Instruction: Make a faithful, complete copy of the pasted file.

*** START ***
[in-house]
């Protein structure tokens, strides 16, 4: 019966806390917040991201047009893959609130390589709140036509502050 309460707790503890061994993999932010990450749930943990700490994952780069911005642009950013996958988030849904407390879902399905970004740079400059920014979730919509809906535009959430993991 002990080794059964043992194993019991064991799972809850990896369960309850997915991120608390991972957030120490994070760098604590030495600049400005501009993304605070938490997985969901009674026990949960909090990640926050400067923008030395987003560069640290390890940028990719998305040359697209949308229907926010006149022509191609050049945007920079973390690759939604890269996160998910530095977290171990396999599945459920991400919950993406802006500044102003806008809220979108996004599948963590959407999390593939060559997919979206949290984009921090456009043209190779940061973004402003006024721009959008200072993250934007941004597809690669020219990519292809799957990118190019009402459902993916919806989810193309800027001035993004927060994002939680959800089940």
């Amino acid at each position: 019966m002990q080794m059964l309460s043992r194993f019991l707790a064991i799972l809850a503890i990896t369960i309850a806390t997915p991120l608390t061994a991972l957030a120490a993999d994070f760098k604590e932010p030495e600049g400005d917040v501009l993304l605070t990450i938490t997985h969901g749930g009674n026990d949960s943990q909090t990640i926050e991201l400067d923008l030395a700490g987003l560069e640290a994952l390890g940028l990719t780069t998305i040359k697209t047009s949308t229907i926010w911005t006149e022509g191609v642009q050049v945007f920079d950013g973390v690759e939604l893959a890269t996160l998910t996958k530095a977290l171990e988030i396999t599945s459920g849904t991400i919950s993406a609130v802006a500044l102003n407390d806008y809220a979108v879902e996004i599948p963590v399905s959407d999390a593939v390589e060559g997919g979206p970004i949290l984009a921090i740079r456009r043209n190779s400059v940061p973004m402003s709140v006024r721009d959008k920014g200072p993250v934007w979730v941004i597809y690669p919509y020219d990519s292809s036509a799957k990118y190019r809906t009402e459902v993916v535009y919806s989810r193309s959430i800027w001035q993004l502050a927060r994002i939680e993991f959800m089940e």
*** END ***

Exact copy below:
[in-house]
């Protein structure tokens, strides 16, 4: 019966806390917040991201047009893959609130390589709140036509502050 309460707790503890061994993999932010990450749930943990700490994952780069911005642009950013996958988030849904407390879902399905970004740079400059920014979730919509809906535009959430993991 002990080794059964043992194993019991064991799972809850990896369960309850997915991120608390991972957030120490994070760098604590030495600049400005501009993304605070938490997985969901009674026990949960909090990640926050400067923008030395987003560069640290390890940028990719998305040359697209949308229907926010006149022509191609050049945007920079973390690759939604890269996160998910530095977290171990396999599945459920991400919950993406802006500044102003806008809220979108996004599948963590959407999390593939060559997919979206949290984009921090456009043209190779940061973004402003006024721009959008200072993250934007941004597809690669020219990519292809799957990118190019009402459902993916919806989810193309800027001035993004927060994002939680959800089940």
């Amino acid at each position: 019966m002990q080794m059964l309460s043992r194993f019991l707790a064991i799972l809850a503890i990896t369960i309850a806390t997915p991120l608390t061994a991972l957030a120490a993999d994070f760098k604590e932010p030495e600049g400005d917040v501009l993304l605070t990450i938490t997985h969901g749930g009674n026990d949960s943990q909090t990640i926050e991201l400067d923008l030395a700490g987003l560069e640290a994952l390890g940028l990719t780069t998305i040359k697209t047009s949308t229907i926010w911005t006149e022509g191609v642009q050049v945007f920079d950013g973390v690759e939604l893959a890269t996160l998910t996958k530095a977290l171990e988030i396999t599945s459920g849904t991400i919950s993406a609130v802006a500044l102003n407390d806008y809220a979108v879902e996004i599948p963590v399905s959407d999390a593939v390589e060559g997919g979206p970004i949290l984009a921090i740079r456009r043209n190779s400059v940061p973004m402003s709140v006024r721009d959008k920014g200072p993250v934007w979730v941004i597809y690669p919509y020219d990519s292809s036509a799957k990118y190019r809906t009402e459902v993916v535009y919806s989810r193309s959430i800027w001035q993004l502050a927060r994002i939680e993991f959800m089940e």